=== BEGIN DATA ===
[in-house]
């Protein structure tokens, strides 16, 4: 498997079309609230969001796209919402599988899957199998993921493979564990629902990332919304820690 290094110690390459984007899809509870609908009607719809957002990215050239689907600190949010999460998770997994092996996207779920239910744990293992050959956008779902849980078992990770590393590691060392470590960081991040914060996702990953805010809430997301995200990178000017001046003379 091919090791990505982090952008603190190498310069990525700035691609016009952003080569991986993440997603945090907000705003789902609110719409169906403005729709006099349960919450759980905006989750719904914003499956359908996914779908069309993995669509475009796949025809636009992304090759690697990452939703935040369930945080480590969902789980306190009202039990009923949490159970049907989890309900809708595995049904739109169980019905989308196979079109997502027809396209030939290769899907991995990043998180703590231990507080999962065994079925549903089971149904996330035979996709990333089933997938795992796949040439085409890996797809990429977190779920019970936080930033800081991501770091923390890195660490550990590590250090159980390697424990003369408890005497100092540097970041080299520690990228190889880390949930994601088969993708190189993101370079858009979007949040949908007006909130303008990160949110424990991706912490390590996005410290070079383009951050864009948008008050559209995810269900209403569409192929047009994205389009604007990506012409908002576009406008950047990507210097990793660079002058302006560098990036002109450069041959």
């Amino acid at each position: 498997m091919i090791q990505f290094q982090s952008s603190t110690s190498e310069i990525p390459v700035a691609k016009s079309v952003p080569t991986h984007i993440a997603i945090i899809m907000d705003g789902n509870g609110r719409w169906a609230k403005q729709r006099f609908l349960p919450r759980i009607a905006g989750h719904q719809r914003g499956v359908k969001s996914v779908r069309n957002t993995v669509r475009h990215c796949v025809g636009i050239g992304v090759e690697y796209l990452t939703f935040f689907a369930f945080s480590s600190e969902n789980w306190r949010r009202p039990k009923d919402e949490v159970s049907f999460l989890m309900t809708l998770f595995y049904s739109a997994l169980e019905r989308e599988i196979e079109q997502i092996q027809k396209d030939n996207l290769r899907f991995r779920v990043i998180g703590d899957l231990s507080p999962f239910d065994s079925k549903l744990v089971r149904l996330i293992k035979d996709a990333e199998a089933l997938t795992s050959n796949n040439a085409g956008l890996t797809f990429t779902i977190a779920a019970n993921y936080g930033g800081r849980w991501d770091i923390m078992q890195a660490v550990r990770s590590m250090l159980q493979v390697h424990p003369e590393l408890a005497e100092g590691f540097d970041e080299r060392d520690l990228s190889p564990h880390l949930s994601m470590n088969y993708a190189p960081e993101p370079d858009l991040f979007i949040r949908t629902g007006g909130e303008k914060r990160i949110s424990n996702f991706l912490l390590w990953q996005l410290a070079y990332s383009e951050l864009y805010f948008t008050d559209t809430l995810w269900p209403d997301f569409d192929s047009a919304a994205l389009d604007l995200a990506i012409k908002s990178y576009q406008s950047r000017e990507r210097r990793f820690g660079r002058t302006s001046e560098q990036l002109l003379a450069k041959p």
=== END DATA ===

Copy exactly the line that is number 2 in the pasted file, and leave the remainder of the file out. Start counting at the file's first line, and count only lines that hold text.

């Protein structure tokens, strides 16, 4: 498997079309609230969001796209919402599988899957199998993921493979564990629902990332919304820690 290094110690390459984007899809509870609908009607719809957002990215050239689907600190949010999460998770997994092996996207779920239910744990293992050959956008779902849980078992990770590393590691060392470590960081991040914060996702990953805010809430997301995200990178000017001046003379 091919090791990505982090952008603190190498310069990525700035691609016009952003080569991986993440997603945090907000705003789902609110719409169906403005729709006099349960919450759980905006989750719904914003499956359908996914779908069309993995669509475009796949025809636009992304090759690697990452939703935040369930945080480590969902789980306190009202039990009923949490159970049907989890309900809708595995049904739109169980019905989308196979079109997502027809396209030939290769899907991995990043998180703590231990507080999962065994079925549903089971149904996330035979996709990333089933997938795992796949040439085409890996797809990429977190779920019970936080930033800081991501770091923390890195660490550990590590250090159980390697424990003369408890005497100092540097970041080299520690990228190889880390949930994601088969993708190189993101370079858009979007949040949908007006909130303008990160949110424990991706912490390590996005410290070079383009951050864009948008008050559209995810269900209403569409192929047009994205389009604007990506012409908002576009406008950047990507210097990793660079002058302006560098990036002109450069041959």